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ardecila Jun 13, 2014 5:43 PM


Originally Posted by k1052 (Post 6617011) since the systems are not at all compatible. Not to mention the Loop tracks are already rather congested at rush.

Connecting Union Station directly to the air line by rebuilding the bridge over the yard to access the station throat tracks seems like the best long term option.

I think you could do a transfer station at 16th/Wabash between Metra and CTA. Same difference, really.

DCCliff Jun 13, 2014 6:26 PM


Originally Posted by ardecila (Post 6617300)
I think you could do a transfer station at 16th/Wabash between Metra and CTA. Same difference, really.

CTA looked at a Green 16th St station (they say, before settling on Cermak); said it would be a nightmare due to adjacent buildings on all sides and complex track interlocking patterns from State St portal tracks and 18th St flyover tracks. If you look at the trackage, it IS a mess. So, simplification + real estate acquisition will kill probably kill this for a long long time to come

k1052 Jun 13, 2014 8:04 PM


Originally Posted by sukwoo (Post 6617083)
Well, this would be assuming that there was enough growth/gentrification in South Shore to make it worthwhile to pay for infrastructure/rolling stock which would be compatible with CTA. Maybe a 20-30 year project.

You'd pretty much just need electrification along the air line and into the station. Not the hugest of deals. One seat rides to the west loop would probably make the MED/SS territory more attractive for additional development.

emathias Jun 13, 2014 8:10 PM


Originally Posted by le_brew (Post 6617217)
I have to disagree with you (not argumentative).

what I am suggesting could be a shuttle service going east, for just those few blocks, connecting with either the lake street el (if above), or if the subway, to/from the lake transfer station-- a straight shot down lake str to IL Center, thus Randolph station. (have to add that I am not suggesting combining the two systems; just and CTA station for transfer @ IL Cntr)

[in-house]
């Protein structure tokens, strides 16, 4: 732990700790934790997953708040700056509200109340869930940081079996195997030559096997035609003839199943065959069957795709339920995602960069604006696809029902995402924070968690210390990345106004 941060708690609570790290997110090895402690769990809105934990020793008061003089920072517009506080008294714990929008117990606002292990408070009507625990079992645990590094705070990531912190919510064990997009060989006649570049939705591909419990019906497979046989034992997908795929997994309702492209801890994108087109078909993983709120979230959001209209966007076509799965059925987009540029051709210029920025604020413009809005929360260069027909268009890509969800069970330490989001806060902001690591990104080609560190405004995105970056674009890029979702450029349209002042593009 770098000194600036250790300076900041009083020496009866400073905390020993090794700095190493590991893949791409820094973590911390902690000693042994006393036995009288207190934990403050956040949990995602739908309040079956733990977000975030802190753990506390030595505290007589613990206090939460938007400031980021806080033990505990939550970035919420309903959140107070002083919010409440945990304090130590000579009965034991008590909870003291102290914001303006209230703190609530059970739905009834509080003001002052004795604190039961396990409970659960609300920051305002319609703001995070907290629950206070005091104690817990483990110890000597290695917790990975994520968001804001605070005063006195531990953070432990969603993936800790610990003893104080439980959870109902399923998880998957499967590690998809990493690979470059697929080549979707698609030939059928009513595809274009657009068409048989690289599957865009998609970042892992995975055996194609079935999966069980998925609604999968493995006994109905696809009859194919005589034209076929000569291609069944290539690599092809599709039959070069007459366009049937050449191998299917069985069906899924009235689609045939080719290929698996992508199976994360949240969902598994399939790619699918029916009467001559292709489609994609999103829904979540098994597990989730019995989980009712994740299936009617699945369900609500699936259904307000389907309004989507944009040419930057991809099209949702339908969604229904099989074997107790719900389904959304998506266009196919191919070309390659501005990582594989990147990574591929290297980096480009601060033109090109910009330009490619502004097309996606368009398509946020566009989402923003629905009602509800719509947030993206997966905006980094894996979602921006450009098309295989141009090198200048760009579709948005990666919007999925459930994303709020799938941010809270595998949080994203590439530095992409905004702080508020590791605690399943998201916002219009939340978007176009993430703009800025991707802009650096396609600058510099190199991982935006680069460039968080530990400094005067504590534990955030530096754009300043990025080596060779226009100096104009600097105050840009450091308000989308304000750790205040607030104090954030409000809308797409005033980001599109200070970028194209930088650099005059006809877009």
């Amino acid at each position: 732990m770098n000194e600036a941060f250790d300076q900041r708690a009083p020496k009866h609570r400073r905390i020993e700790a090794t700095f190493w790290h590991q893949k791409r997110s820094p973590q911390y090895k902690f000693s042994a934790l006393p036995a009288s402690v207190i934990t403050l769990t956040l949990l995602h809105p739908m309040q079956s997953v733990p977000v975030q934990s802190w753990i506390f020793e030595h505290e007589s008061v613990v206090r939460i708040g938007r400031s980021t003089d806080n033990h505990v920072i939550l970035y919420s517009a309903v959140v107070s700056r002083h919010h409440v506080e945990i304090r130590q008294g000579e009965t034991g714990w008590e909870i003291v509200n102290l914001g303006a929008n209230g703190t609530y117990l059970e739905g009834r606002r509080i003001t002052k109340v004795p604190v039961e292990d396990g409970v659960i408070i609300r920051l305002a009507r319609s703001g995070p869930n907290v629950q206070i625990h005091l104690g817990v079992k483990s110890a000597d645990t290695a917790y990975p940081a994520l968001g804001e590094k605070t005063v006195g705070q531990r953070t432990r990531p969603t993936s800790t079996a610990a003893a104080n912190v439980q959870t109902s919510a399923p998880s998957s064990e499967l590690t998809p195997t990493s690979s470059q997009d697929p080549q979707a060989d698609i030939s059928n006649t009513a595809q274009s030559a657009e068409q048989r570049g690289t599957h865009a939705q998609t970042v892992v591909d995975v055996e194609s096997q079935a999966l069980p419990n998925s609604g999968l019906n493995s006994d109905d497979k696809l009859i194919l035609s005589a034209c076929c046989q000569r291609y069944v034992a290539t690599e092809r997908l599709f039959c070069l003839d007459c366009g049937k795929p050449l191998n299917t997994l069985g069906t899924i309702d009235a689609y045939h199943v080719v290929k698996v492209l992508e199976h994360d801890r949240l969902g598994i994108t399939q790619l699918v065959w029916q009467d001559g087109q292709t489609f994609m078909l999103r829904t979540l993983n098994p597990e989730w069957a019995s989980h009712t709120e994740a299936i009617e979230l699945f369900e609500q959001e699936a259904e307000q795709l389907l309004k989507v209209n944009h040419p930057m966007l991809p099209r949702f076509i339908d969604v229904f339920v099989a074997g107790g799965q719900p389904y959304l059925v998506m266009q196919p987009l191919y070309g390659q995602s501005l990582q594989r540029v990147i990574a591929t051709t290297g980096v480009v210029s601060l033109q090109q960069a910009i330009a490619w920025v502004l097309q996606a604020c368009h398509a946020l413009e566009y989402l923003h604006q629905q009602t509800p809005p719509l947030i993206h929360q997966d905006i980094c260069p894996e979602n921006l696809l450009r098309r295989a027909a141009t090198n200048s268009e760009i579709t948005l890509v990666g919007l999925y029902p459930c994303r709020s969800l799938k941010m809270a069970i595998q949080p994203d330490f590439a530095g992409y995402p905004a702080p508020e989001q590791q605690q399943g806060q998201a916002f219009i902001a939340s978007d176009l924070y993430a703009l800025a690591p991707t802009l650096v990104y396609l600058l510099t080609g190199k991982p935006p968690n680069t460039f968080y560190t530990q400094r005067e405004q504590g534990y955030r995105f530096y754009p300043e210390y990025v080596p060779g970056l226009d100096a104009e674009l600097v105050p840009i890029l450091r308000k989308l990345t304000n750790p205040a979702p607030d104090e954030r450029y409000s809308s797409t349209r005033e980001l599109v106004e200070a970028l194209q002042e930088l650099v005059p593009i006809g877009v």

not sure when you say "limit the utility" but anything of this nature would enhance connections from the southeast to the west loop and all that you stated above, which would be a great improvement to anything there is now.

A shuttle using existing tracks would greatly complicate operations.

Shuttles in general are inconvenient compared to regular service (this is partly my own opinion based on having used them in places).

A grade-separated one would be very expensive with only one, localized use.

k1052 Jun 13, 2014 8:16 PM


Originally Posted by ardecila (Post 6617300)
I think you could do a transfer station at 16th/Wabash between Metra and CTA. Same difference, really.

Not sure there is enough room around the elevated there to accomplish that and with jobs continuing their shift to the west loop direct service would probably be more valuable long term.

ardecila Jun 13, 2014 10:51 PM

It's not that bad... cheaper than a new subway station for example.

denizen467 Jun 14, 2014 3:45 AM


Originally Posted by k1052 (Post 6616853)
They're starting Addison to Webster next year...not to be completed until 2019 I think. They are phasing the work to maintain two track service at all times, the failure to do so was the cause of the meltdowns on the line during 2011 when they started. AFAIK no permanent third track is being left at this time but the project was restructured so that it would be possible in the future.